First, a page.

Psalm: Regardless of whether or not the Lord brings about the blessings David asks for in this Psalm, the bottom line of it all must be our trust in the Lord. If we are trusting in our own abilities, help from others, or the government, we will not be blessed. It may appear that we are blessed because we are not persecuted for our faith. That is a false blessing. Wealth and power that many have in this world is fleeting and will not last forever. They will collapse and fall but we will be standing with our Lord in heaven forever.
            Proverbs: Sometimes it is very difficult to avoid strife. To do so, we may have to give up our rights and put the other person’s interests ahead of our own. In this world, that person may appear to be weak, but in God’s economy, he sees that person as honorable. The ones who take assertiveness training and strive to always take control so that they can become more effective are not always going to use those skill in the way that is best for everyone. When they do, arguments ensue and the fools are soon evident.
            Romans: “They have a zeal for God, but not according to knowledge. For, being ignorant of the righteousness that comes from God, and seeking to establish their own, they did not submit to God's righteousness” (Rom 10:2-3). This is the problem with all religions. Many people, whether in a Christian cult or other religion such as Judaism, Islam, Hinduism, or any other ism are all zealous for God or gods. They want to do what they believe their god requires of them to become righteous enough to be saved. They don’t realize that righteousness can’t be gained by some kind of merit of their own. The only way to be saved is by faith in Jesus Christ. There isn’t going to be any other Savior so we shouldn’t be looking to heaven for one to come down. We shouldn’t look for some other person or religion to pay for our sins by being raised from the dead.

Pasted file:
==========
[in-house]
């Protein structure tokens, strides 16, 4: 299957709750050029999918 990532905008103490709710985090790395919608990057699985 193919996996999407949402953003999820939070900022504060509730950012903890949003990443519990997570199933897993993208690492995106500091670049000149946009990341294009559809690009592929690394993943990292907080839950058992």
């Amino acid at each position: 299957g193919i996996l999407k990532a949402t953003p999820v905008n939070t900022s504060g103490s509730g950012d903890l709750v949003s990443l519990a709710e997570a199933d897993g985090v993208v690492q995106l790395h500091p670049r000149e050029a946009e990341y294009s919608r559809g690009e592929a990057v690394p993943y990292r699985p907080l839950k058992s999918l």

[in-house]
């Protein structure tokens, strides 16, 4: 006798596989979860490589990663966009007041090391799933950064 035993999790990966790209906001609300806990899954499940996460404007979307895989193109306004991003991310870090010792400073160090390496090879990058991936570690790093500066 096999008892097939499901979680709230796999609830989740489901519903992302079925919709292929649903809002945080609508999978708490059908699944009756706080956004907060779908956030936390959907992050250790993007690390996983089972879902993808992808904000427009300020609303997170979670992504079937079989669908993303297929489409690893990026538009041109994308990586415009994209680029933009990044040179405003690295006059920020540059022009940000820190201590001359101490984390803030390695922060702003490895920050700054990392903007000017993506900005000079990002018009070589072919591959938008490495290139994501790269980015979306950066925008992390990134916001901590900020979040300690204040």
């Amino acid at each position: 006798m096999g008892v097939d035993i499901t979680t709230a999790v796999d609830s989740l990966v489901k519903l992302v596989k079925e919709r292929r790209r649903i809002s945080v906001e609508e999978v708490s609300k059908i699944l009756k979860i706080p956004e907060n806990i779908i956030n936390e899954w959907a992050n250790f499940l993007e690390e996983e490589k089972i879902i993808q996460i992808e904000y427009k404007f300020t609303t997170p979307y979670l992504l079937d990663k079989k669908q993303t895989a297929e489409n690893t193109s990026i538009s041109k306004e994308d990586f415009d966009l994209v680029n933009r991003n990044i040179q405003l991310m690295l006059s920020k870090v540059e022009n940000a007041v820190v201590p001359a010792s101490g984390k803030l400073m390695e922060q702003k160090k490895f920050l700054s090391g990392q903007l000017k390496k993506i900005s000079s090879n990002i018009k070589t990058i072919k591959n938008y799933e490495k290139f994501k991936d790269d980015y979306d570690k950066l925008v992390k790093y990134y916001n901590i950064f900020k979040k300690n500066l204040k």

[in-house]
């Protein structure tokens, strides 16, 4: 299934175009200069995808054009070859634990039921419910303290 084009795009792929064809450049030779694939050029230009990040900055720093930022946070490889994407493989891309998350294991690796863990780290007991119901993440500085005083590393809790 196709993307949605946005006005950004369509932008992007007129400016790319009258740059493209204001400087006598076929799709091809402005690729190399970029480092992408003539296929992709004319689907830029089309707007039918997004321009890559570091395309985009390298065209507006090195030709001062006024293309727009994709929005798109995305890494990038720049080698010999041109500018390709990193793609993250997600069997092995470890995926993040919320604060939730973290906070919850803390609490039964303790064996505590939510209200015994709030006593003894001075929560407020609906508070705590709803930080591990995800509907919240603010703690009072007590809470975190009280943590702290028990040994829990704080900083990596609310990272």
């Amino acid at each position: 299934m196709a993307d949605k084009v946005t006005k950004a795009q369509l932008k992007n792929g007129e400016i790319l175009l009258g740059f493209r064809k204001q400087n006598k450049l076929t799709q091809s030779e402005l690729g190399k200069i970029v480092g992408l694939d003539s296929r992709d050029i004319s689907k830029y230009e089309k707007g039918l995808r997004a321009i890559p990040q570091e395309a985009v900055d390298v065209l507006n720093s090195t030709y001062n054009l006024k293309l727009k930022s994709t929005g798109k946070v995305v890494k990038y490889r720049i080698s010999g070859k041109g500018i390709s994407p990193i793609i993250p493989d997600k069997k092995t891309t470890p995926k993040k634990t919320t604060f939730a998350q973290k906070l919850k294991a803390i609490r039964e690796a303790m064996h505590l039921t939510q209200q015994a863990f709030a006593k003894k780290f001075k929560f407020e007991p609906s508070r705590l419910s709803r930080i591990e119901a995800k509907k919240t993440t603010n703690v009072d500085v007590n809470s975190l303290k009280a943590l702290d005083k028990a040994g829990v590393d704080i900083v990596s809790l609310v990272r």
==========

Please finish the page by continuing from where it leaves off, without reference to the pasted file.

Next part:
Saving faith has a minimum of two components. The first is to believe in our heart that God raised Jesus from the dead. Of course, that means you must also believe he died. Why did he die? To take our sin and their punishment on himself. When we believe in our heart, it is more than simply knowing the facts about his death, burial, and resurrection. It is accepting those fact as the truth that apply personally to each of us.
            The second thing we must do is confess with our mouth that Jesus is Lord. When we say he is Lord, that implies we will obey him. If we obey him, then we must agree with him about our sins and repent from them. If we don’t repent, we are not confessing him as our Lord. A lord is sovereign and must be obeyed. The Lord is sovereign over all things and we must obey him even more than we would a king (lord).

Application

             I’m going to continue to trust in the Lord Jesus for my salvation. I know it isn’t about my merit. However, that means I need to obey him and one way is avoid strife. It means being a witness to others by word and deed.